Please note that my headline doesn’t read that “It’s time to buy a car.”
It’s time to begin the process. All indicators are that the microchip shortage and other supply line issues over the last three years are past. Auto production is geared and gearing up to where we were before the pandemic. Dealers’ inventories are growing and prices are coming down. Dealers’ bad behavior is even beginning to mitigate. This resulted from the price gouging and deceitful advertising and sales practices during the past three years that brought on aggressive retaliation by the Federal Trade Commission and some local regulators.
The car buying process will take some time, weeks, at least. Time is on your side because car prices will continue to come down for months, even up to a year. Inflation is coming down, interest rates are not going much higher, and soon increasing supply will more than catch up with demand.
Here are the bases you should touch before you sign on the dotted line:
¦ Study Consumer Reports online or in print. You don’t even have to join or subscribe. Your local library provides both hard copy and online versions of Consumer Reports. Be sure you check the annual auto issue; most issues carry reports on all cars, new and used. CR evaluates cars from every angle — safety, reliability, cost of maintenance and repairs, fuel economy, handling, comfort and price. CR is the only totally trustworthy source of information on cars. Unlike every other car information source, like Edmunds, Kelly Blue Book, Cars.com, J.D. Power, CarFax, Motor Trend, Car and Driver, etc., Consumer Reports has NO FINANCIAL AFFILIATION with car dealers or manufacturers. CR accepts no money from anyone except consumers’ donations. When they test a car, they pay full price from a car dealership.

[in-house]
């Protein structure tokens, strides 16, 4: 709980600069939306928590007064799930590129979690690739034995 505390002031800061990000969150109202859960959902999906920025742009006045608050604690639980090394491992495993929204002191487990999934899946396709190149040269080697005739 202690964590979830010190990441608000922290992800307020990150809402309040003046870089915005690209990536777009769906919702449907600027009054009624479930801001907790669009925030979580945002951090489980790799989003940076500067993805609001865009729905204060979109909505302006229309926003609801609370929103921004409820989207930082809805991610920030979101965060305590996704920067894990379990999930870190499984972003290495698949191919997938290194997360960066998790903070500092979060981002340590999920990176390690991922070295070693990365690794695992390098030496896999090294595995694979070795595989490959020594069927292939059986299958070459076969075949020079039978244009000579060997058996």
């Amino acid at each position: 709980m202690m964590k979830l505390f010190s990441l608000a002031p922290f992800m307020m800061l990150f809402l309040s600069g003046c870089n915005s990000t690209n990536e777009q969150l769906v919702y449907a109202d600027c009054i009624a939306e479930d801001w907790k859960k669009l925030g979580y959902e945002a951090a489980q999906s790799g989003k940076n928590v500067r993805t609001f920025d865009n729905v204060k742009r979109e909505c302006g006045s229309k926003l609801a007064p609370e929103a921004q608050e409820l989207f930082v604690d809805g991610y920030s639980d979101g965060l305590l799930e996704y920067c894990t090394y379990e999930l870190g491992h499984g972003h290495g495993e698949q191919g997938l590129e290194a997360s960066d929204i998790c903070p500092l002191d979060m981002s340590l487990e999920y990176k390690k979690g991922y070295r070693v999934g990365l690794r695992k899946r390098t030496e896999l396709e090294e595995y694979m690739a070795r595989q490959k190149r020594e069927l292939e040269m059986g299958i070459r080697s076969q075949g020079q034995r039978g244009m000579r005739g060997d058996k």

¦ Shop online, not at dealerships, after you’ve made your choice. When you enter a dealership, the salesman and sales manager are in control. You’re playing on their home field. Salespeople and managers are trained on taking control of the negotiation. They attend classes on sales techniques that work best when they’re face to face with the customer. You can insulate yourself from car salespeople by using a different email address from your usual one. You also can avoid giving them your real phone number.
¦ Select the dealership that gives you the best OUT-THE-DOOR price. The true definition of an out-the-door price is one with only the government fees of sales tax and tag added.
Shop your trade in with, at least, three different sources such as CarMax, Carvanna, WeBuyAnyCar.com, Vroom and dealers that sell the brand of your trade-in. Don’t accept only the trade-in allowance offered by the dealer you buy from.
Arrange your financing in advance with your bank or credit union. Credit unions have much lower interest rates than banks. If you’re not a member of a credit union, it’s worth the small annual fee to join.
Ignore after-sale products offered by the dealer. If you buy a good car, you don’t need an extended maintenance plan. Road Hazzard insurance, emergency breakdown insurance, etc., are typically overpriced and can be purchased elsewhere, like AAA, for much less. ¦
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